The word is out in north Minneapolis' Hmong community: Hopkins is the place to go.

Last fall, 39 Hmong students transferred to the Hopkins School District, making it the largest single migration of Hmong students under the state's Choice is Yours program, a voluntary desegregation program for Minneapolis students.

This year, more than 40 students applied to join them. But Hopkins has admitted only 10 students so far. It's a change from last year, when almost every student who applied by the deadline was accepted, said Minneapolis neighborhood organizer Jay Clark. This year most of the students applied on time.

"Other parents have met these kids, and they're amazed at how fast they're learning English," Clark said. At this point, many families are waiting in the hope that more students will be admitted later.

Hopkins is one of several school districts in the Choice is Yours program that are closing some classrooms to nonresidents based on capacity limits. Hopkins High is closed to non-resident enrollment because it's reached 75 percent capacity, but elementary and junior high schools have openings at some grade levels.

Edina and Richfield are also closed to nonresidents at certain grade levels. But the Hopkins situation is unusual because of its impact on the close-knit north Minneapolis Hmong community.

The students' language needs do not figure into the decision, Hopkins Assistant Superintendent Nik Lightfoot said. Non-resident enrollment applications don't ask if students need English language learner (ELL) services.

"Hopkins has a long-standing tradition with the Choice is Yours program and is committed to continuing its participation," Lightfoot said.

Hopkins doesn't have final numbers on how many open-enrollment students it accepted, but Lightfoot said the district took students with siblings at Hopkins schools but placed others on a waiting list. It still might accept more in the near future.

"It's still early. We haven't had a chance yet to balance out our numbers yet," he said.

Based on Choice is Yours guidelines, suburban school districts that participate in the program -- Columbia Heights, Edina, Hopkins, Richfield, Robbinsdale, St. Anthony, St. Louis Park, Wayzata and Eden Prairie -- must admit low-income Minneapolis students if they have available space.

Recently, 10 of the Hmong students who attend Hopkins North Junior High met at a coffee house and drank smoothies as they reflected on the past six months.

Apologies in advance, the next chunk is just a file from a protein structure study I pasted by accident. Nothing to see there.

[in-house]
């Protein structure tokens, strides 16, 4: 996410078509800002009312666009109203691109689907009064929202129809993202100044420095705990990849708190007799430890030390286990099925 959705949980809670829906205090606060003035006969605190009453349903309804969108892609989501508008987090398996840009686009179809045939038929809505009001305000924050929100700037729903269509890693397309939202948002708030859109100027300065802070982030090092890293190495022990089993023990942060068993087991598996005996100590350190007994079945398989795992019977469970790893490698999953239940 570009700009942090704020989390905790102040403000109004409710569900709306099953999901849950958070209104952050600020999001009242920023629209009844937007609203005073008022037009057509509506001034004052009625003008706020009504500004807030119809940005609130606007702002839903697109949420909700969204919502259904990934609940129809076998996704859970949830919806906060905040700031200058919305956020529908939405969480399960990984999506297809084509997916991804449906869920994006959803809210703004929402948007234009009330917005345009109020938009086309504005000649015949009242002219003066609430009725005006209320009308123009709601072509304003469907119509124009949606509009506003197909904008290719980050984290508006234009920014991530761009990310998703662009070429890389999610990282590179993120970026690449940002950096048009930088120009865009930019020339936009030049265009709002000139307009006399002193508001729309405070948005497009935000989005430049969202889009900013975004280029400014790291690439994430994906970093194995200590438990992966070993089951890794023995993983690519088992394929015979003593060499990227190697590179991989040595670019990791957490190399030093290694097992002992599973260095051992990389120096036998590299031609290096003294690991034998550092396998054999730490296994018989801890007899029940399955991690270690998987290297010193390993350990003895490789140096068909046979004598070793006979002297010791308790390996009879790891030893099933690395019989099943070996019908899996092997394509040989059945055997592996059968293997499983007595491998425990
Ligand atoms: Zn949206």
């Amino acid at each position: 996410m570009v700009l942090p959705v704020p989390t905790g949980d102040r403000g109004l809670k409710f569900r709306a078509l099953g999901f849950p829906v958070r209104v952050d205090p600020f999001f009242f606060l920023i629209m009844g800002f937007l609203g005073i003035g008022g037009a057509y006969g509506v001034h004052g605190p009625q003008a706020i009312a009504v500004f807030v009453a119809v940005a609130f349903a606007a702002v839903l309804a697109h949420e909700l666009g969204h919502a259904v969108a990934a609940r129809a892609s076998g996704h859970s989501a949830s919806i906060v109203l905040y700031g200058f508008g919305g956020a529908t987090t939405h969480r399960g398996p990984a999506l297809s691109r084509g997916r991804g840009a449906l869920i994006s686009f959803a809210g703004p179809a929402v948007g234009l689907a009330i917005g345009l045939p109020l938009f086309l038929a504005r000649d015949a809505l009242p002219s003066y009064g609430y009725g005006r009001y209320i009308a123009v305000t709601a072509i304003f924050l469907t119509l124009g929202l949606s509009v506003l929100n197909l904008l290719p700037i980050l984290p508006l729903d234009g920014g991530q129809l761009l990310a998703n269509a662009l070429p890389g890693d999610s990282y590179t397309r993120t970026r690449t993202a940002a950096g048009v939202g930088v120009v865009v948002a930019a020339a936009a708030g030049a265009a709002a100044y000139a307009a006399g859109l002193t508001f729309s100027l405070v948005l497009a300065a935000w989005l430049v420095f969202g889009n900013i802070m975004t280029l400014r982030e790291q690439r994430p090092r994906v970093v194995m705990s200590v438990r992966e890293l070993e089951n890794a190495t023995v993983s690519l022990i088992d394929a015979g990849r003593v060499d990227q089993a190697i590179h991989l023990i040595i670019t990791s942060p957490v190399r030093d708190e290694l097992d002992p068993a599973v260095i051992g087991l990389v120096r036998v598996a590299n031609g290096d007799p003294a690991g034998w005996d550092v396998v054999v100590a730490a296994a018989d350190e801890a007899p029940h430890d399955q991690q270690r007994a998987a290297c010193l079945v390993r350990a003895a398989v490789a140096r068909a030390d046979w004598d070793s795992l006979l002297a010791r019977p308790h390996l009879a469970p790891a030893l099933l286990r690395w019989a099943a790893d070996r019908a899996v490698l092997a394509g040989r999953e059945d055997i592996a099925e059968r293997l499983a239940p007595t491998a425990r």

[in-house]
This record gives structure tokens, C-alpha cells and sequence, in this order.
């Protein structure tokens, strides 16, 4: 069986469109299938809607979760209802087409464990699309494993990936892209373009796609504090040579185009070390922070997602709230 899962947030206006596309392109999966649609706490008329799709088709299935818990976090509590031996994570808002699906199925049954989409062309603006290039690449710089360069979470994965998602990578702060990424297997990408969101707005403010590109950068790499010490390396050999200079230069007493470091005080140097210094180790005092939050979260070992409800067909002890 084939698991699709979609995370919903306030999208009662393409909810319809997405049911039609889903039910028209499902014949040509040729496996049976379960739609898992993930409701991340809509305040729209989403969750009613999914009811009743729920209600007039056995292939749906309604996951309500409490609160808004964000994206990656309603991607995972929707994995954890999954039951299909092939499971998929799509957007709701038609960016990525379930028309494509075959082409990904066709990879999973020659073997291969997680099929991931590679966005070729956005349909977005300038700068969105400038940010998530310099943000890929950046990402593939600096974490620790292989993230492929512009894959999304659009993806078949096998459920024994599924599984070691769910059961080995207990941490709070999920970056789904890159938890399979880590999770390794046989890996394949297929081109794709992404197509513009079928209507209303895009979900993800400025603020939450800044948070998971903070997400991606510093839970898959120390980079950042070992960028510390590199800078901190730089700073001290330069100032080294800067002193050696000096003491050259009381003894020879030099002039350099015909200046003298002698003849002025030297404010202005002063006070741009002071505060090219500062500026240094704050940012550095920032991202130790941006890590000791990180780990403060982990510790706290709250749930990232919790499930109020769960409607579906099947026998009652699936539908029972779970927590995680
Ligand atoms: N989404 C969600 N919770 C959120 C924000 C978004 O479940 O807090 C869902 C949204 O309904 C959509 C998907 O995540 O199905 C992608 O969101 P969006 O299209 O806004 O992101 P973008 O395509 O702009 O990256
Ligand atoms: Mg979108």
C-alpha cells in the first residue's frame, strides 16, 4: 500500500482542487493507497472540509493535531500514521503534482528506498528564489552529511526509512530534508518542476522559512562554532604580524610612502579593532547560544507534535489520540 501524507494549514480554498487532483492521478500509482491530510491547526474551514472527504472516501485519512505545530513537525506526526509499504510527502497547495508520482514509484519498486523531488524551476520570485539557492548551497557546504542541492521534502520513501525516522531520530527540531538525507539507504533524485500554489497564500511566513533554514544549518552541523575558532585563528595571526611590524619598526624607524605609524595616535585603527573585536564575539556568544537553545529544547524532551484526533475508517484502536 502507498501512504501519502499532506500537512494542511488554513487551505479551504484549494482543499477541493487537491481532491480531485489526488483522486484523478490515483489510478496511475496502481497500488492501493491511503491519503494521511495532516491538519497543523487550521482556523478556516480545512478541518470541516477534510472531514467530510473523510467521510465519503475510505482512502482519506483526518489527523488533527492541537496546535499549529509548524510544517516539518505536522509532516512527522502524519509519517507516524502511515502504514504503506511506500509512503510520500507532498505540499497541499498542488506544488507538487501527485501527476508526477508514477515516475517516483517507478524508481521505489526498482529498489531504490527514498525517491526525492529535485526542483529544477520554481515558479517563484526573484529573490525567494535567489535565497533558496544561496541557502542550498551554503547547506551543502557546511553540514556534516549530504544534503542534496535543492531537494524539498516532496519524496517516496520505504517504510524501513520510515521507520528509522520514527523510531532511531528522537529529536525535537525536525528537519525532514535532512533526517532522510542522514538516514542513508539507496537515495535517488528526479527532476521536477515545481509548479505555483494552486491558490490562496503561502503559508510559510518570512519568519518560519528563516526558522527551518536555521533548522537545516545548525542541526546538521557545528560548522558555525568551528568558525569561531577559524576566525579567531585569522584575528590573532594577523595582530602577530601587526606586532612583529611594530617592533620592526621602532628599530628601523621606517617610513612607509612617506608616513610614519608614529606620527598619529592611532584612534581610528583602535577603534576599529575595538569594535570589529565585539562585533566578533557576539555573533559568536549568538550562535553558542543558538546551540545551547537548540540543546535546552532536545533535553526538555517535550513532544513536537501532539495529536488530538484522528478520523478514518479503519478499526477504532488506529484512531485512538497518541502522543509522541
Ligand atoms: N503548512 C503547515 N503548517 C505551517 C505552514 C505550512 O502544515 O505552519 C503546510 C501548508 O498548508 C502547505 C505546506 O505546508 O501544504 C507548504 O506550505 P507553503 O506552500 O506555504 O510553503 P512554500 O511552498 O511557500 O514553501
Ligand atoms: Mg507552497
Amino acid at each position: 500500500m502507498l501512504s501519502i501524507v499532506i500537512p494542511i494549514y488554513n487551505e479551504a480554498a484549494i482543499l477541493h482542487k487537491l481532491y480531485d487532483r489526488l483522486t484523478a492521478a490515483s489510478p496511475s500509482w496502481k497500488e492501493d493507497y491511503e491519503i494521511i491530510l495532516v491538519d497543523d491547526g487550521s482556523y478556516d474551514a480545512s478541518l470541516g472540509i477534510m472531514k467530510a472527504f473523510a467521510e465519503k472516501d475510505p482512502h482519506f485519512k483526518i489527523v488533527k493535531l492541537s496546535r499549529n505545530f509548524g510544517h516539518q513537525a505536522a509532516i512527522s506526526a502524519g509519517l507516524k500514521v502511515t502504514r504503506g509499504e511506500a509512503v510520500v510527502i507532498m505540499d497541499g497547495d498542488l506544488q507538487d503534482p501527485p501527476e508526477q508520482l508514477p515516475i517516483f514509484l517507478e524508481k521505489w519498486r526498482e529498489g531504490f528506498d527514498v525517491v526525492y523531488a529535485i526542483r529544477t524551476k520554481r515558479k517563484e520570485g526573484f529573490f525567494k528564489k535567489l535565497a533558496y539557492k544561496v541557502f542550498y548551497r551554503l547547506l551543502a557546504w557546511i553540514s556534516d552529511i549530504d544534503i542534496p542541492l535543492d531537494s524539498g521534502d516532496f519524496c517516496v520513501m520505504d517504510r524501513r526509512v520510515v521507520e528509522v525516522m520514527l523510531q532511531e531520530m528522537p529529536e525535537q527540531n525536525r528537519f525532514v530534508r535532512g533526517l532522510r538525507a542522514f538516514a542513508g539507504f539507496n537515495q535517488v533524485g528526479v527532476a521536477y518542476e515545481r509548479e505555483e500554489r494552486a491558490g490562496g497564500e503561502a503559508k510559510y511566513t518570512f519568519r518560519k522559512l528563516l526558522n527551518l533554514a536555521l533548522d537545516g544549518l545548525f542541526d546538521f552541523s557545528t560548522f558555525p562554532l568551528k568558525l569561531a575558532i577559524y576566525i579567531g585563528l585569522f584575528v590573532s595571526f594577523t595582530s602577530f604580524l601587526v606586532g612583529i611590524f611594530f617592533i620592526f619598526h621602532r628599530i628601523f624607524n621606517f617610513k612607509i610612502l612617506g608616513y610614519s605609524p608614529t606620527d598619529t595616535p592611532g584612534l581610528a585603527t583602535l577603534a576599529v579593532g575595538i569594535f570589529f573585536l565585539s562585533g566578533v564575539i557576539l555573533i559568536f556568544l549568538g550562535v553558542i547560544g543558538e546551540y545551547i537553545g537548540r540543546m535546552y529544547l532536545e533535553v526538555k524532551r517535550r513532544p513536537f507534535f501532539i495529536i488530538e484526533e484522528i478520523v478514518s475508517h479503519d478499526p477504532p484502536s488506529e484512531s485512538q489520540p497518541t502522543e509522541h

"I'm getting English," said 14-year-old Chang Yang, and "I'm learning it faster."

Most of the Hmong students' families immigrated to the United States four or five years ago after living in refugee camps in Thailand.

The students said their first days in Hopkins were intimidating because they only knew each other. But that's gotten easier, said 13-year-old Yue Vang. His sister, Kaoxue Vang, 15, said she's spent time at one new classmate's home. Other students play intramural badminton after school.

Clark and Gaohnou Vang, another neighborhood activist, said the students chose Hopkins because there they're allowed to take more mainstream classes than at their previous schools. The students said it's part of their attraction to Hopkins, but it's also a challenge.

"Based on what we hear from the students and their parents through interpreters, everything is going well," said Scott Endo, Hopkins' secondary ELL coordinator.

Somali- and Spanish-speaking students make up about 60 percent of the more than 380 Hopkins students who receive ELL services, Endo said. Since adding the Hmong students, Hopkins has adjusted its mainstream and ELL programs, but the district doesn't have a Hmong-speaking staff member, Endo said. Hopkins does plan to hire an interpreter to assist Hmong families.

According to the state Department of Education, more than 2,000 Minneapolis students use the Choice is Yours program in nine suburban school districts. Recently, Minneapolis school officials pointed to lower test scores for Choice is Yours students to question whether they fare any better than their Minneapolis counterparts. But the Hmong students are confident they've made the right choice.

Their verdict on Hopkins so far: "It's a good school; they're very organized," Cha Yang, 15, said. "If you care about your education, it won't be that hard for you" to succeed there.

Patrice Relerford • 612-673-4395